From: Keith Henson (firstname.lastname@example.org)
Date: Sun 16 Mar 2003 - 18:38:36 GMT
At 04:29 PM 15/03/03 -0800, Dace wrote:
> > From: "Alan Patrick" <email@example.com>
> > My thought was about memes that are "emperor's old clothes" memes, ie that
> > are still in situ even though their basis for existence is provably
> > do they work mainly by:
> > (i) having strong self-reinforcing elements, and/or conversely are good
> > preventing entry of new memes for long periods
> > (ii) "perverting" the vision of the meme-carrier so that he/she cannot see
> > reality
>Memes can't pervert their hosts. Perversion is strictly psychological.
>People are perverted, not memes.
I don't see the above as consistent. It is close to saying a string of DNA
in a virus can't pervert the functions of a cell and make the cell (and
consequently you) sick.
>Memes just promote themselves (and thereby
>crowd out competitors).
This is close to saying computer viruses only replicate and don't cause
harm. Certainly *some* of them (like the last really fast spreading one)
don't have a destructive payload and the damage they do is mostly related
to clogging the nets and denying services. But some will erase your hard
>Mental causation goes on at both the memetic and
>personal levels. In fact, it's carried on at three levels: memes, people,
>and groups of people. Each level has automonous, causal power, and each
>level can become pathological and dangerous.
While I agree that there are levels, I don't see memes as having autonomous
power. DNA information only effects the world when it is in an environment
where it can be replicated and transcribed. Memes have to be in a brain
before they can cause real world effects.
>As Dennett has finally
>realized, the attempt to use memetics as a way of "explaining" culture
>without resort to conscious agency can only discredit the emerging field of
I never realized that anyone was trying to use memes to explain
culture. Culture is the sum of information that is passed from person to
person and generation to generation by non-genetics means. Memetics is a
way to understand the differential survival of parts of that information,
but culture itself is explained by its usefulness to genetic
survival. (Try surviving without even chipped rocks!)
> > (iii)a "natural half life" exists for dominant old memes and they have to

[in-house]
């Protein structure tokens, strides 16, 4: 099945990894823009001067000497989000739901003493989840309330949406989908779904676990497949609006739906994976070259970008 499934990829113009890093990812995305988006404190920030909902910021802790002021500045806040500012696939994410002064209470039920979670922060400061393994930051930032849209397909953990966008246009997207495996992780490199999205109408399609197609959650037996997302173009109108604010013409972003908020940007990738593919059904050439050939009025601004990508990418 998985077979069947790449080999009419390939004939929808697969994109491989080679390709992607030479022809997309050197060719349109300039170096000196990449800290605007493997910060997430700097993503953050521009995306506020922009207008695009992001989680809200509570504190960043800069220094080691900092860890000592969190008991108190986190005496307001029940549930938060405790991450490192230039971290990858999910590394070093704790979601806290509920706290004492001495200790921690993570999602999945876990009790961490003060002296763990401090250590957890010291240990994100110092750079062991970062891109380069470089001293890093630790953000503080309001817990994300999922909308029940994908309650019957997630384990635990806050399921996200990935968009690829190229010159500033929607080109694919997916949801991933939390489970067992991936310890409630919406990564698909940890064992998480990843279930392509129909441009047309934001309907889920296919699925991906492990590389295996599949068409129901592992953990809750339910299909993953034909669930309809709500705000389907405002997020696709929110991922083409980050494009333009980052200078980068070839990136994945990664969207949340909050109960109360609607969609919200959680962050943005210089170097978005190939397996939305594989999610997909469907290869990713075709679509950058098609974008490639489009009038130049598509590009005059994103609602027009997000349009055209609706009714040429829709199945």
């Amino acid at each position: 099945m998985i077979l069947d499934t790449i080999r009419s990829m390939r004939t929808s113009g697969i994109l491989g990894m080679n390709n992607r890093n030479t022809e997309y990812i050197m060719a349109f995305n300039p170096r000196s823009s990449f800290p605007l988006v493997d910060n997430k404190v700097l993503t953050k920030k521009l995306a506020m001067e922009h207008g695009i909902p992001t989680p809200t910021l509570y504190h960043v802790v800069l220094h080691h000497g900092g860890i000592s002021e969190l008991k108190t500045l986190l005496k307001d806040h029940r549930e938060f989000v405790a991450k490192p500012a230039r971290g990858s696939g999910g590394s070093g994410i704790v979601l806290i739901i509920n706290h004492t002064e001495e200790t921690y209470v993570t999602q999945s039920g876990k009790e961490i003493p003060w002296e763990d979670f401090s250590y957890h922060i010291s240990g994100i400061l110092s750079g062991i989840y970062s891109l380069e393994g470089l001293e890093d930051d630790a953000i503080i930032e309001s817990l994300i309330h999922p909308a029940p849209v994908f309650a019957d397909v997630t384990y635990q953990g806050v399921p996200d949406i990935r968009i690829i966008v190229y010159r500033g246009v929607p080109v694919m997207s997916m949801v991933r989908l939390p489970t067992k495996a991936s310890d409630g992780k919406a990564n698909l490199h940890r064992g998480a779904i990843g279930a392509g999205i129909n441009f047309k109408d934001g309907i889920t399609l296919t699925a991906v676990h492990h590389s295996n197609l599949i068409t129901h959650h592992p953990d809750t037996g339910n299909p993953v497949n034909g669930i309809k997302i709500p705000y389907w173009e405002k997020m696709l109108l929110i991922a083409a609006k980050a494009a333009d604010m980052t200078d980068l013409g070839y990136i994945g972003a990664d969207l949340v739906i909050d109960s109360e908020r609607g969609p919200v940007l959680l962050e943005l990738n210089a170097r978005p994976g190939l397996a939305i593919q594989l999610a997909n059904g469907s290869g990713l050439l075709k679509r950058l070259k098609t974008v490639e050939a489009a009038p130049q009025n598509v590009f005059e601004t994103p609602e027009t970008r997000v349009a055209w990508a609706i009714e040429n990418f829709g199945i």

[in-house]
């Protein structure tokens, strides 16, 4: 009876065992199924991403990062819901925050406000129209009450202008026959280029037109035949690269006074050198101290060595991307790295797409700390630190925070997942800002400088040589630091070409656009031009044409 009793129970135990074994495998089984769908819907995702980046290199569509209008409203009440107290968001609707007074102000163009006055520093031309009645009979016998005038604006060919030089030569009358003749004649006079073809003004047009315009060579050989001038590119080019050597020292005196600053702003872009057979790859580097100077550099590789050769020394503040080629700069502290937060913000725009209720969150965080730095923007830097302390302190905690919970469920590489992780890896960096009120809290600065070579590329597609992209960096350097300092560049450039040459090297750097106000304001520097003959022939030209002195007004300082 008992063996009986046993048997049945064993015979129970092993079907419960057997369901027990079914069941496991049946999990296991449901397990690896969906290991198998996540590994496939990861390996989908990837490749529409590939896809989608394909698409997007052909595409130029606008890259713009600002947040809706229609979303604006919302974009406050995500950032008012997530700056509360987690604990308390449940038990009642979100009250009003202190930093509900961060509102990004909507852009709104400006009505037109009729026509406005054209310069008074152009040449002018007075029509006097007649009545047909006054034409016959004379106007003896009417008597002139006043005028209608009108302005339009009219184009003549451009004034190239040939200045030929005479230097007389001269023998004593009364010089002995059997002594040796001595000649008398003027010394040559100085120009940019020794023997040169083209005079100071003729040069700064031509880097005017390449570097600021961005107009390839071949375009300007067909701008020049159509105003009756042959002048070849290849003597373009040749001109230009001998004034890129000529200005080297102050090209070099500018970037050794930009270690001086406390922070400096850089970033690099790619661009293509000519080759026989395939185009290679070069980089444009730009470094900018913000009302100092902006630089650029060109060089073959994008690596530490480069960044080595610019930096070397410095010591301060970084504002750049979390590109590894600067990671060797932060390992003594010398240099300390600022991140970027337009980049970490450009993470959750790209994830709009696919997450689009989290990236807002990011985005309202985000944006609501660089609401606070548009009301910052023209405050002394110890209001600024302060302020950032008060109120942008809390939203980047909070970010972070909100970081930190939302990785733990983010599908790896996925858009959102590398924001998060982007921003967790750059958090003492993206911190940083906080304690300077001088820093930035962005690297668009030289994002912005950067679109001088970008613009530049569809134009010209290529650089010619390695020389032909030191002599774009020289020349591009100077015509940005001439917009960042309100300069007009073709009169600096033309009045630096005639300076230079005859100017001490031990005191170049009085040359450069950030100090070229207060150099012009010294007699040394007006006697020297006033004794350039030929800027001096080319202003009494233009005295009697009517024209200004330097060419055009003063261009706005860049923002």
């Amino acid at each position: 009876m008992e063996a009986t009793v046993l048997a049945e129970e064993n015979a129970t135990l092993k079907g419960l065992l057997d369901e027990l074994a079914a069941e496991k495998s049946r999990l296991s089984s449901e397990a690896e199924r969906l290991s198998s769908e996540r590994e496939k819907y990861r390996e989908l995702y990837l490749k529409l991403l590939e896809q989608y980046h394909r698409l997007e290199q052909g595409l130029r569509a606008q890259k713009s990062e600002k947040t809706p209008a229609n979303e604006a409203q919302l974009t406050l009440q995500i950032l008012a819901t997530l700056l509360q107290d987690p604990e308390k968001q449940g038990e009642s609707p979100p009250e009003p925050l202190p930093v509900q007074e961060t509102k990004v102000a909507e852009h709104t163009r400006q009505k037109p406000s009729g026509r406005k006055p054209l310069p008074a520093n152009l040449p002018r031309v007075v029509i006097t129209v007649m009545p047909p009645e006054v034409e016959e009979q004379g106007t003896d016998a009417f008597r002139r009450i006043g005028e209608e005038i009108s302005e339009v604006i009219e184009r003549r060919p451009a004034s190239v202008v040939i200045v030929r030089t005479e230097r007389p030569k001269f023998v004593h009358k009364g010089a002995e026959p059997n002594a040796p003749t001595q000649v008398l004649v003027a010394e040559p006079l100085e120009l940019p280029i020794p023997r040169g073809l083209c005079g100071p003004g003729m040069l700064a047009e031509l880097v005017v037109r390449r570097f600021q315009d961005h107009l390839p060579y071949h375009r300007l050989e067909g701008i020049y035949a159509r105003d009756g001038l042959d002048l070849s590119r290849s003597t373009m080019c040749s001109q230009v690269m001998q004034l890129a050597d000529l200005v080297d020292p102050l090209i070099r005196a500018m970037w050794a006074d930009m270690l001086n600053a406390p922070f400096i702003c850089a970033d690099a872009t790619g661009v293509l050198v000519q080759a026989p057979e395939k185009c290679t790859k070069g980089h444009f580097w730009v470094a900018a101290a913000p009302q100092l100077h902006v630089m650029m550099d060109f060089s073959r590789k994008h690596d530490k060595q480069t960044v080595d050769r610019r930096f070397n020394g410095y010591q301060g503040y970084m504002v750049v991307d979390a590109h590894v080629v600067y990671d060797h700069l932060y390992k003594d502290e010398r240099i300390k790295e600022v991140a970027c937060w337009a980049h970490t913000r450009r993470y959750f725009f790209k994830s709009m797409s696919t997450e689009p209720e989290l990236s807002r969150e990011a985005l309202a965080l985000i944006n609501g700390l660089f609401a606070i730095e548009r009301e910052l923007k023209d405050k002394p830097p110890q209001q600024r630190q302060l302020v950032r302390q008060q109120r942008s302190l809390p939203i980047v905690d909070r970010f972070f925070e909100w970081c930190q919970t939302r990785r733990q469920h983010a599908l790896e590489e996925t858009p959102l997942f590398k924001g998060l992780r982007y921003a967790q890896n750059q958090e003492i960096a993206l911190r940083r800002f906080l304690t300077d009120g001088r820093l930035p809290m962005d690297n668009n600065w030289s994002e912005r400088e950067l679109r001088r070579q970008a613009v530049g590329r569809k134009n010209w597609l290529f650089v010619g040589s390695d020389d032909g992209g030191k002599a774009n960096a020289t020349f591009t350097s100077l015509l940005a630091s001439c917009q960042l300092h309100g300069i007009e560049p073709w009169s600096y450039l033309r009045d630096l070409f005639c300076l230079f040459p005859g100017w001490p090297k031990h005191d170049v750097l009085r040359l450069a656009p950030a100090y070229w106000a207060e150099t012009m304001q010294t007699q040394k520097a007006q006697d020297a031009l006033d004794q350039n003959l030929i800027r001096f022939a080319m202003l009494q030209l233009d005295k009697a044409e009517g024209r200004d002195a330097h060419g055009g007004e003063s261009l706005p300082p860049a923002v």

> > fall below a certain strength before they are dislodgeable
>"Half life" is a chemical concept and has no bearing on biological
>evolution. So, it probably doesn't make a very good analogy for memetics.
It is more a mathematical term, and if you can graph the decline of a meme,
it would make sense to use it to describe the point where a meme that was
100 percent accepted had fallen to 50% accepted.
>Incidentally, the resilience of not only useless but actively harmful memes
>is the only way to study the subject scientifically. This is because the
>existence of helpful memes can be ascribed to the ordinary attributes of
>ideas, which passively replicate on the basis of their value from one person
>to the next. The point of memes is that they're "selfish." They
>self-replicate, just like genes. When an idea that's clearly harmful is
>also impossible to eradicate, then we know we're dealing with a meme.
I agree with you that actively harmful memes (hurting humans or their
genes) are extremely useful in the study of the subject. But I don't think
it is the only way to study the subject. The spread of useful new memes
and harmless ones also provides examples. Take the meme that stomach
ulcers are caused by Helicobacter pylori. It was difficult for that one to
get widely accepted because it ran into the established (though
unjustified) meme that stress caused ulcers.
An earlier example was the difficulty germ theory had in displacing the
previous ideas of "bad air" being the cause of disease.
The fact that a meme is incredible useful to its host does not prevent it
from being "selfish" in the "displacing others" sense Dawkins established
in "Selfish Gene."
I split off an example of this in "Memes of Ulcers and Bacteria" as another
thread after my reply got to twice this size.
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